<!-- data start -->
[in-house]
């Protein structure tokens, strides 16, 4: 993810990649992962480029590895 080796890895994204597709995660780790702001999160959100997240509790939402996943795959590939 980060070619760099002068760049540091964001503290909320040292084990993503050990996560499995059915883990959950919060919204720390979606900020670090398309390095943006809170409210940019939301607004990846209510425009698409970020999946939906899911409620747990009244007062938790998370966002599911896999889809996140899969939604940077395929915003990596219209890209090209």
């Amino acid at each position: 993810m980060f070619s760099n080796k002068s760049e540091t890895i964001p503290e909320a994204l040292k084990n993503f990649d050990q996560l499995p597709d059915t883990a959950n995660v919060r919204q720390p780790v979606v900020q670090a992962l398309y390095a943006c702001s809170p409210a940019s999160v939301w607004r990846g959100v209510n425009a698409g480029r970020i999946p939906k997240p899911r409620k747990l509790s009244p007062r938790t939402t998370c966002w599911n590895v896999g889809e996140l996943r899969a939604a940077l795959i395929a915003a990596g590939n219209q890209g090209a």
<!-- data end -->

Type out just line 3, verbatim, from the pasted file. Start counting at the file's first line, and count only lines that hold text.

């Amino acid at each position: 993810m980060f070619s760099n080796k002068s760049e540091t890895i964001p503290e909320a994204l040292k084990n993503f990649d050990q996560l499995p597709d059915t883990a959950n995660v919060r919204q720390p780790v979606v900020q670090a992962l398309y390095a943006c702001s809170p409210a940019s999160v939301w607004r990846g959100v209510n425009a698409g480029r970020i999946p939906k997240p899911r409620k747990l509790s009244p007062r938790t939402t998370c966002w599911n590895v896999g889809e996140l996943r899969a939604a940077l795959i395929a915003a990596g590939n219209q890209g090209a």